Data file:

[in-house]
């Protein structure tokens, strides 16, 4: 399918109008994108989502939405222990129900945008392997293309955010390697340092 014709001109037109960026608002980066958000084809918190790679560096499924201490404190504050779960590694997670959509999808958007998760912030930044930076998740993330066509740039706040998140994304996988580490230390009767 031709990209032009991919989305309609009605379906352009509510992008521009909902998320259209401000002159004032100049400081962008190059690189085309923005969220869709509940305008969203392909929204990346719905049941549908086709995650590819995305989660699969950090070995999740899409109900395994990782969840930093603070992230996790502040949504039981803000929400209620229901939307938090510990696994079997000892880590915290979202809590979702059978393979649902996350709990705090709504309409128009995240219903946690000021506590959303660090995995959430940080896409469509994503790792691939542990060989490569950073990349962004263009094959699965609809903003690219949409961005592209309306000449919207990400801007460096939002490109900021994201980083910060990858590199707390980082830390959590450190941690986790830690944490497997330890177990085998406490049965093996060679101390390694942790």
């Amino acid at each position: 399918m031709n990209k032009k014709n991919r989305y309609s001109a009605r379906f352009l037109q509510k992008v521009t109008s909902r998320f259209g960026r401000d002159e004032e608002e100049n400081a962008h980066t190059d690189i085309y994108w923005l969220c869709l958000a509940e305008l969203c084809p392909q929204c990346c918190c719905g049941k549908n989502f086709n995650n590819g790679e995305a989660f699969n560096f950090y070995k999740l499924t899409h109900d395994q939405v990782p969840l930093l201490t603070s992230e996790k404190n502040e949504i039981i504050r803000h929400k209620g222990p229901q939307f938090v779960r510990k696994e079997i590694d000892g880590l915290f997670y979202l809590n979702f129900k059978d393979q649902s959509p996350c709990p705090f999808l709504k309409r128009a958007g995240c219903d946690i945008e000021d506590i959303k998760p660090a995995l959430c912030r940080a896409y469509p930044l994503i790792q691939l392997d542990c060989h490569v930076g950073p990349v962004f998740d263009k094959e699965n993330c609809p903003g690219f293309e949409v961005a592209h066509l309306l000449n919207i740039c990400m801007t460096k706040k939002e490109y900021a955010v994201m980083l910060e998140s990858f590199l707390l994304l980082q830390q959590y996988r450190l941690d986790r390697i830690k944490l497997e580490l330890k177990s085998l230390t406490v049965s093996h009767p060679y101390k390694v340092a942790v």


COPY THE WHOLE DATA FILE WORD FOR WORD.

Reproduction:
[in-house]
């Protein structure tokens, strides 16, 4: 399918109008994108989502939405222990129900945008392997293309955010390697340092 014709001109037109960026608002980066958000084809918190790679560096499924201490404190504050779960590694997670959509999808958007998760912030930044930076998740993330066509740039706040998140994304996988580490230390009767 031709990209032009991919989305309609009605379906352009509510992008521009909902998320259209401000002159004032100049400081962008190059690189085309923005969220869709509940305008969203392909929204990346719905049941549908086709995650590819995305989660699969950090070995999740899409109900395994990782969840930093603070992230996790502040949504039981803000929400209620229901939307938090510990696994079997000892880590915290979202809590979702059978393979649902996350709990705090709504309409128009995240219903946690000021506590959303660090995995959430940080896409469509994503790792691939542990060989490569950073990349962004263009094959699965609809903003690219949409961005592209309306000449919207990400801007460096939002490109900021994201980083910060990858590199707390980082830390959590450190941690986790830690944490497997330890177990085998406490049965093996060679101390390694942790």
């Amino acid at each position: 399918m031709n990209k032009k014709n991919r989305y309609s001109a009605r379906f352009l037109q509510k992008v521009t109008s909902r998320f259209g960026r401000d002159e004032e608002e100049n400081a962008h980066t190059d690189i085309y994108w923005l969220c869709l958000a509940e305008l969203c084809p392909q929204c990346c918190c719905g049941k549908n989502f086709n995650n590819g790679e995305a989660f699969n560096f950090y070995k999740l499924t899409h109900d395994q939405v990782p969840l930093l201490t603070s992230e996790k404190n502040e949504i039981i504050r803000h929400k209620g222990p229901q939307f938090v779960r510990k696994e079997i590694d000892g880590l915290f997670y979202l809590n979702f129900k059978d393979q649902s959509p996350c709990p705090f999808l709504k309409r128009a958007g995240c219903d946690i945008e000021d506590i959303k998760p660090a995995l959430c912030r940080a896409y469509p930044l994503i790792q691939l392997d542990c060989h490569v930076g950073p990349v962004f998740d263009k094959e699965n993330c609809p903003g690219f293309e949409v961005a592209h066509l309306l000449n919207i740039c990400m801007t460096k706040k939002e490109y900021a955010v994201m980083l910060e998140s990858f590199l707390l994304l980082q830390q959590y996988r450190l941690d986790r390697i830690k944490l497997e580490l330890k177990s085998l230390t406490v049965s093996h009767p060679y101390k390694v340092a942790v």